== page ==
FastCasual: Judge strikes down Obama's OT ruling, industry leaders urge compromise
Published: 05 Sep 2017
While many restaurateurs might be relieved to hear that a Texas judge struck down the 2016 rule expanding overtime protection to millions of white collar workers, one industry leader said it signaled a need for compromise.
"Today's decision is a horrible step backwards for tens of thousands of workers," Boloco CEO John Pepper said of U.S. District Judge Amos Mazzant's ruling Thursday that the U.S. Department of Labor improperly used a salary-level test to determine which workers were exempt from overtime compensation.
"While overtime at 1.5 times regular pay is incredibly harsh and hurts workers inadvertently by forcing them to find second and third jobs — because few businesses can afford to essentially pay 50 percent bonuses on hours 41 and after, and therefore don't — this is a loophole that needed to be closed," he said. "Seesawing back and forth between policy extremes is going to hurt everyone. If opposing sides would compromise, we might actually make progress. I've found neither side willing to do so with any consistency."
Mazzant granted summary judgment to the Plano Chamber of Commerce and more than 55 business groups challenging the rule — initially created under the Obama administration — which raised the minimum salary threshold required to qualify for the Fair Labor Standards Act's "white collar" exemption to just over $47,000 per year. The mandate also would increase the overtime eligibility threshold for highly compensated workers from $100,000 to approximately $134,000.
"The department has exceeded its authority and gone too far with the final rule," Mazzant wrote in his order. "The department creates a final rule that makes overtime status depend predominately on a minimum salary level, thereby supplanting an analysis of an employee's job duties. Because the final rule would exclude so many employees who perform exempt duties, the department fails to carry out Congress' unambiguous intent."
The National Restaurant Association's Restaurant Law Center supports today's decision, said Executive Director Angelo Amador.
"The Department of Labor under the previous administration overstepped its authority in making changes to the federal overtime rule," he said in a press release. "Today's decision to invalidate the rule demonstrates the negative impacts these regulations would have had on businesses and their workers. We will continue to work with DOL on behalf of the restaurant industry to ensure workable changes to the overtime rule are enacted."
A reply brief from the DOL said that although it still could change the rules to allow more salaried employees to be eligible for time-and-a-half pay, it would not advocate for "the specific salary level $913 per week set in the final rule at this time."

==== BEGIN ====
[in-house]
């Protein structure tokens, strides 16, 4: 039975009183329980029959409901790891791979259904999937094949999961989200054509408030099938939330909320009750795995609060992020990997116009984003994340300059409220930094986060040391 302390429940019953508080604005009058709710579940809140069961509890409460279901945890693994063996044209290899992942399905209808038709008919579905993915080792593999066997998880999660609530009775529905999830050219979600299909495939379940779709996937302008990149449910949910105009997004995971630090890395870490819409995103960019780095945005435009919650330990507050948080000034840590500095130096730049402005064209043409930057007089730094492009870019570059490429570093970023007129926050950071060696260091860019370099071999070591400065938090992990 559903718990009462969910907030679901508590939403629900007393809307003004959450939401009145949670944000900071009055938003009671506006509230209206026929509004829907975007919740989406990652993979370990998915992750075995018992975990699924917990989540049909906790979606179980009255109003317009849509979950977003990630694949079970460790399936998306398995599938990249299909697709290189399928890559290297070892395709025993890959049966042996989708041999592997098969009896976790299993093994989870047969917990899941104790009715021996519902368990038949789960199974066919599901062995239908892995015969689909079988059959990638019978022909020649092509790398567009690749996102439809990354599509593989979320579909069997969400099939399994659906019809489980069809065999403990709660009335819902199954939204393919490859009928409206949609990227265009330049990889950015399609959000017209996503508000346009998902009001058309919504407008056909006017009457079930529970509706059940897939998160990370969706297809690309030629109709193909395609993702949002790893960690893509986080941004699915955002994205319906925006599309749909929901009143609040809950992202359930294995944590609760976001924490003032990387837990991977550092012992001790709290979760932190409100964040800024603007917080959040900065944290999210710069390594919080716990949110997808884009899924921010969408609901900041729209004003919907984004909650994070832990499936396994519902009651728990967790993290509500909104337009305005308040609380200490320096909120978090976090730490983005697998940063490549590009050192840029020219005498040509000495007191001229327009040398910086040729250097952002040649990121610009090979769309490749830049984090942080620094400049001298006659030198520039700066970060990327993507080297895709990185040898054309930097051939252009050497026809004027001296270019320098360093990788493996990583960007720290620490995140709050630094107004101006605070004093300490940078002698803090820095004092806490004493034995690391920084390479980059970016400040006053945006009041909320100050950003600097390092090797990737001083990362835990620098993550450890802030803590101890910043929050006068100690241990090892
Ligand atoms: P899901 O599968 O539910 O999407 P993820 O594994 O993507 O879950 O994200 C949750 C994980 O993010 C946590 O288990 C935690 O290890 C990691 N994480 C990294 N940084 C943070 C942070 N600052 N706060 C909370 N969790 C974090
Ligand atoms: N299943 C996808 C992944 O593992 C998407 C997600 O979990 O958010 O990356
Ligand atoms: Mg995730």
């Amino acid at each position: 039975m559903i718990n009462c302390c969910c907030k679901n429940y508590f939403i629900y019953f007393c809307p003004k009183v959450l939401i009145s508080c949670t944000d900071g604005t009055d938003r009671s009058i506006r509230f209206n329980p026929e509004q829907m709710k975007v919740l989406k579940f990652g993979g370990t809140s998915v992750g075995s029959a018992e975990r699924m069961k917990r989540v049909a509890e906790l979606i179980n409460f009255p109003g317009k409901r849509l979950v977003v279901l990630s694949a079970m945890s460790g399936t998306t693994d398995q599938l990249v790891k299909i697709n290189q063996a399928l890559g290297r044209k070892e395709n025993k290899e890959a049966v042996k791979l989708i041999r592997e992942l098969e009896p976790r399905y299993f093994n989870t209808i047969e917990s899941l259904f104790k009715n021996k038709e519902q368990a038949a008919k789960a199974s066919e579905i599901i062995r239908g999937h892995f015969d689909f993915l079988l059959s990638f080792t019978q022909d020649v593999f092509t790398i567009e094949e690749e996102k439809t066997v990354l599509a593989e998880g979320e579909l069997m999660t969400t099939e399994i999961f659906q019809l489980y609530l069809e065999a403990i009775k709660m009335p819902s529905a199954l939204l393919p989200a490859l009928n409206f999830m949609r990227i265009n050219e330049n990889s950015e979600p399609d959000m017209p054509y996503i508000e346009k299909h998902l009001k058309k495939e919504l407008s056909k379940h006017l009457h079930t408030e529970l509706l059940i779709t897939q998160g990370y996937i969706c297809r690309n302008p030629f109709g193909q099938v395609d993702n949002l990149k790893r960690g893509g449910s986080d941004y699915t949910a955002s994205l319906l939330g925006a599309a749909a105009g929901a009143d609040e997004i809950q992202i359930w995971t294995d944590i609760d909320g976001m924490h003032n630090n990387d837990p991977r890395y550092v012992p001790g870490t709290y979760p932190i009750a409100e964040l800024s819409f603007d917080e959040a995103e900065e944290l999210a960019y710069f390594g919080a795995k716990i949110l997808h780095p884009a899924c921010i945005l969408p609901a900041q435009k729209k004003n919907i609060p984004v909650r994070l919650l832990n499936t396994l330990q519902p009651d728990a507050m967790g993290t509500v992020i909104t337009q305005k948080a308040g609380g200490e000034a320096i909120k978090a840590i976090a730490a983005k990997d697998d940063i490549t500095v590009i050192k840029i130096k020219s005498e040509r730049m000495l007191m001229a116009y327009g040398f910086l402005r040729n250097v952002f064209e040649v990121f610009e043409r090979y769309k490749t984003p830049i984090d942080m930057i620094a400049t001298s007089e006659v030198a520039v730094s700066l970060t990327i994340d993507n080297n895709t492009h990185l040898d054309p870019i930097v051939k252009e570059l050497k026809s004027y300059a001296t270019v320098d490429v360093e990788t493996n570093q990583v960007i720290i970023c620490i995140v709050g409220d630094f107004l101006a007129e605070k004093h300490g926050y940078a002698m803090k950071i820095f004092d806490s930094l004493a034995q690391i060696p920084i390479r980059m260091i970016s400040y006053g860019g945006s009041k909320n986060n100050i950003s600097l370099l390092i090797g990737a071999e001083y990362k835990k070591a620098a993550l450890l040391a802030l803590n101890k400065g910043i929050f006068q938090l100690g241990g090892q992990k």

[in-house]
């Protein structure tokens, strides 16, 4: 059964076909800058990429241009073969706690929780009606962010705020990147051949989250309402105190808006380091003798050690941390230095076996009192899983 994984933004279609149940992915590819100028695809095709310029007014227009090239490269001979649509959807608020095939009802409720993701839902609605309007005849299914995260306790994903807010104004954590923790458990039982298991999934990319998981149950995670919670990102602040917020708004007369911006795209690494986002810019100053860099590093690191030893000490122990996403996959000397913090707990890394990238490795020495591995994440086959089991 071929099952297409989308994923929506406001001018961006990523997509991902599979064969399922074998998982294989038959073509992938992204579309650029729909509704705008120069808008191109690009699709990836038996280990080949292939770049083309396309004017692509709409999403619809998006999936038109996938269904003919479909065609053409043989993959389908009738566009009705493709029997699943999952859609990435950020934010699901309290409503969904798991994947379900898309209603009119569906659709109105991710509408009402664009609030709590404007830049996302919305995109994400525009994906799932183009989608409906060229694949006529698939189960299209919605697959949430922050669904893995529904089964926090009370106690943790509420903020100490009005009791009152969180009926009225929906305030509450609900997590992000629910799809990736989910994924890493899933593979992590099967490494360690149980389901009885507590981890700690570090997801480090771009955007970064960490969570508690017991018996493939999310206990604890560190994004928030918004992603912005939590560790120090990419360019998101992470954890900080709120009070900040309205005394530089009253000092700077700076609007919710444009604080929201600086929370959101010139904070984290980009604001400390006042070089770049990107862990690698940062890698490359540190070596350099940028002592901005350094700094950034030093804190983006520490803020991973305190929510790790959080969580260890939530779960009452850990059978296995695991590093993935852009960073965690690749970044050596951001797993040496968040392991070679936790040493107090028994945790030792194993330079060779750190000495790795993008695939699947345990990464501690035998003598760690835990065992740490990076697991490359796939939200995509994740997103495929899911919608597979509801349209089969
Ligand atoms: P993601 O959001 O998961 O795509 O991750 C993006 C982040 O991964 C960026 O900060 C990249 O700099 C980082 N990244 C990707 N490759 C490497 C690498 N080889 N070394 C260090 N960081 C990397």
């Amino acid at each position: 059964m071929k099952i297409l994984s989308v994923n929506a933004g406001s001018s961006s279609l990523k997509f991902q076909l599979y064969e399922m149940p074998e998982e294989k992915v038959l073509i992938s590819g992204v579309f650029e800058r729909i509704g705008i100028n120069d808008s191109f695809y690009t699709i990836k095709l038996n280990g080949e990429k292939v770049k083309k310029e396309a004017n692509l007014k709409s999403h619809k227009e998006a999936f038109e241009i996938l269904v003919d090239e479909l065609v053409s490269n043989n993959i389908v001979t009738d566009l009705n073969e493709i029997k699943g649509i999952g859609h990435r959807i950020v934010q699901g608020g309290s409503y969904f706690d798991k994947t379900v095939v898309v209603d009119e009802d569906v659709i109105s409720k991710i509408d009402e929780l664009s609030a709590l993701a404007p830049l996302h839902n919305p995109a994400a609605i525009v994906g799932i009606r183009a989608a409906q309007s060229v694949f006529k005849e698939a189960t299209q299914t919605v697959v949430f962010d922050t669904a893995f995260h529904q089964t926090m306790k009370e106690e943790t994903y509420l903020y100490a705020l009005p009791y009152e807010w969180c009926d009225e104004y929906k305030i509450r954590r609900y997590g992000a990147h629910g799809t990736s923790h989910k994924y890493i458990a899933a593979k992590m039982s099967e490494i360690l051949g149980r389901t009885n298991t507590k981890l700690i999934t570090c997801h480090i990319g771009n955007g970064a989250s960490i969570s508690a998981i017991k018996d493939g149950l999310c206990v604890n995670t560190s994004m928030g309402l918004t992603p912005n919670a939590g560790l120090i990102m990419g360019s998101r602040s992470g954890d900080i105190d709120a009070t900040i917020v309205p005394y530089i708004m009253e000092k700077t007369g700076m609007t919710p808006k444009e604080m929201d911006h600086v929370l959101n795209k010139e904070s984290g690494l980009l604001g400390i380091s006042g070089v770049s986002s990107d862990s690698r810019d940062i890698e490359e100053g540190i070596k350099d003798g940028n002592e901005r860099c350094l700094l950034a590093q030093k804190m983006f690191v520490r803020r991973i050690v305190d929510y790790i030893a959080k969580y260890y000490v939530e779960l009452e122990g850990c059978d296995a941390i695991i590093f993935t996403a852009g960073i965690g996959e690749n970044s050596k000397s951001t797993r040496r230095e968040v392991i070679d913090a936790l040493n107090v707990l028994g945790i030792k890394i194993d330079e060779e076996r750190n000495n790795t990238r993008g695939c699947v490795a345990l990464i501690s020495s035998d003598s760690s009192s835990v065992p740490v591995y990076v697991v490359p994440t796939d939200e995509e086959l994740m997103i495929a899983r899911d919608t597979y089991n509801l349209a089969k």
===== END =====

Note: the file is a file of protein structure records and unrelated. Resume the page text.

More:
Leaders call for a compromise
Many fast casual leaders said that although the Obama-era ruling had good intentions, it simply went too far. Today's decision is a chance to fix that, said Laura Rea Dickey, CEO of Dickey's. "The OT law is a classic example of good intention resulting in bad legislation," she said in an interview with FastCasual. "The OT legislation had the unintended consequence of employers scrambling to reduce workforce instead of grow it, reduce hours instead of increasing them because the burden was too great for employers to bear. I would like to see the restaurant industry propose better legislation for retaining great talent instead of regulations suppressing talent, profit and free market principles."
Don Fox, CEO of Firehouse Subs, said he expects the Department of Labor to continue to collect comments regarding a possible escalation in the salary level, but that middle ground should be sought.
"So I strongly suspect that will continue and that there will be a reset on the minimum salary requirement, but one that makes sense — unlike what was proposed by the prior administration," he said.
Fazoli's CEO Carl Howard agreed, saying that exempt salary workers deserve a raise, but that the Obama plan was dreadful for several small business owners.
"I am very thankful that it will not go to $47,496. It should go up by 30-35 percent from the current rate, and then it should be increased every year with cost of living or some rational inflation wage rule," he said in an interview with FastCasual. "I think it can get to where the Democrats want it to go, but it needs to be gradual so businesses can adjust and plan for the new norm. "
Overall, Howard believes the ruling is good news for the brands that operate lower AUV locations.
"I heard from several Subway owners, and they were freaking out," he said. "With unemployment at 4 percent, very few hourly or exempt workers are being hired at the minimum threshold. The best part about democracy is the market really dictates the wage rate. If brands need employees or talent, they will pay for them.
"The fact is that the hourly and salary employee today has several choices, and almost every organization is in a need state to add quality workers to their business."
Bill DiPaola, president and COO of Dat Dog Enterprises, said that although he agrees with the court's decision, it doesn't mean that restaurants and other industries can maintain the status quo.
"I believe it imperative that the DOJ and the trade associations need to work together to find a more detailed, more nuanced means test that would properly classify employees so that the flexibility of scheduling, which is crucial to the restaurant industry, is maintained while also not allowing businesses to unfairly classify employees in order to avoid paying overtime," he said in an interview with FastCasual. "Having an imprecise duties test that is too broad is what causes this problem."